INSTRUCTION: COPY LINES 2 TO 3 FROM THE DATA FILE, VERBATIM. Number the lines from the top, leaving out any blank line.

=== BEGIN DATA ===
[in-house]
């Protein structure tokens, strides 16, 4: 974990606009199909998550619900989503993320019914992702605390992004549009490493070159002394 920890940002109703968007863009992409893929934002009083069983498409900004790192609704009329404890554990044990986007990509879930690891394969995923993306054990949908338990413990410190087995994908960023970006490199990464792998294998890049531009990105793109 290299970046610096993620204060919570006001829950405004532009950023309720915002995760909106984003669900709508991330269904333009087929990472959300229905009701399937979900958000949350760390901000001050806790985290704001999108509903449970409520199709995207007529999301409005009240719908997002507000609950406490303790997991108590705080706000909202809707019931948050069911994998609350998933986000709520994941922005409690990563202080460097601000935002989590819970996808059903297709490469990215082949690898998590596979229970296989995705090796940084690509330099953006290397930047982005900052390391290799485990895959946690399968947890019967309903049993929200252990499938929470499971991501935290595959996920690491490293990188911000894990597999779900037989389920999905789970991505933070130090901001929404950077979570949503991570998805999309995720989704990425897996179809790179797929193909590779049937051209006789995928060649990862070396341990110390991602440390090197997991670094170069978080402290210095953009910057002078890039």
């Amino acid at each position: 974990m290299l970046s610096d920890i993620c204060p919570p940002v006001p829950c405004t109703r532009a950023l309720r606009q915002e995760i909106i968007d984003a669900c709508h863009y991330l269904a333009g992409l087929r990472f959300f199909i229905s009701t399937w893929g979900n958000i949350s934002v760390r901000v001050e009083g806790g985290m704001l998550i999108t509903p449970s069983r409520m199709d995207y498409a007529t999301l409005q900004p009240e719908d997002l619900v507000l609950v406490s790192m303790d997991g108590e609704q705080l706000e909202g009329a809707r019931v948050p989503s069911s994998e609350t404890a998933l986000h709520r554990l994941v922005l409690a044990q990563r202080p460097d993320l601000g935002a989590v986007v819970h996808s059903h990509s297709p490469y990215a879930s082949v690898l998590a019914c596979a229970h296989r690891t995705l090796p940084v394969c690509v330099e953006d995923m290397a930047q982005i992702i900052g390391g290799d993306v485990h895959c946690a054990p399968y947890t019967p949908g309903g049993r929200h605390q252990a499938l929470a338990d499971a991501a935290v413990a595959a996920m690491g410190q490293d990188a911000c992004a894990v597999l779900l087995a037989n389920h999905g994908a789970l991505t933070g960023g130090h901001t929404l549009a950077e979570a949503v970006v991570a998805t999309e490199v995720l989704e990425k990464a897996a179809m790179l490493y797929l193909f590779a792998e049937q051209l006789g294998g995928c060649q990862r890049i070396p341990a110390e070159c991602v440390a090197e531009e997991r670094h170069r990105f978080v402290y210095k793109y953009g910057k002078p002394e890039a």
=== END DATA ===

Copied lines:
């Protein structure tokens, strides 16, 4: 974990606009199909998550619900989503993320019914992702605390992004549009490493070159002394 920890940002109703968007863009992409893929934002009083069983498409900004790192609704009329404890554990044990986007990509879930690891394969995923993306054990949908338990413990410190087995994908960023970006490199990464792998294998890049531009990105793109 290299970046610096993620204060919570006001829950405004532009950023309720915002995760909106984003669900709508991330269904333009087929990472959300229905009701399937979900958000949350760390901000001050806790985290704001999108509903449970409520199709995207007529999301409005009240719908997002507000609950406490303790997991108590705080706000909202809707019931948050069911994998609350998933986000709520994941922005409690990563202080460097601000935002989590819970996808059903297709490469990215082949690898998590596979229970296989995705090796940084690509330099953006290397930047982005900052390391290799485990895959946690399968947890019967309903049993929200252990499938929470499971991501935290595959996920690491490293990188911000894990597999779900037989389920999905789970991505933070130090901001929404950077979570949503991570998805999309995720989704990425897996179809790179797929193909590779049937051209006789995928060649990862070396341990110390991602440390090197997991670094170069978080402290210095953009910057002078890039």
């Amino acid at each position: 974990m290299l970046s610096d920890i993620c204060p919570p940002v006001p829950c405004t109703r532009a950023l309720r606009q915002e995760i909106i968007d984003a669900c709508h863009y991330l269904a333009g992409l087929r990472f959300f199909i229905s009701t399937w893929g979900n958000i949350s934002v760390r901000v001050e009083g806790g985290m704001l998550i999108t509903p449970s069983r409520m199709d995207y498409a007529t999301l409005q900004p009240e719908d997002l619900v507000l609950v406490s790192m303790d997991g108590e609704q705080l706000e909202g009329a809707r019931v948050p989503s069911s994998e609350t404890a998933l986000h709520r554990l994941v922005l409690a044990q990563r202080p460097d993320l601000g935002a989590v986007v819970h996808s059903h990509s297709p490469y990215a879930s082949v690898l998590a019914c596979a229970h296989r690891t995705l090796p940084v394969c690509v330099e953006d995923m290397a930047q982005i992702i900052g390391g290799d993306v485990h895959c946690a054990p399968y947890t019967p949908g309903g049993r929200h605390q252990a499938l929470a338990d499971a991501a935290v413990a595959a996920m690491g410190q490293d990188a911000c992004a894990v597999l779900l087995a037989n389920h999905g994908a789970l991505t933070g960023g130090h901001t929404l549009a950077e979570a949503v970006v991570a998805t999309e490199v995720l989704e990425k990464a897996a179809m790179l490493y797929l193909f590779a792998e049937q051209l006789g294998g995928c060649q990862r890049i070396p341990a110390e070159c991602v440390a090197e531009e997991r670094h170069r990105f978080v402290y210095k793109y953009g910057k002078p002394e890039a």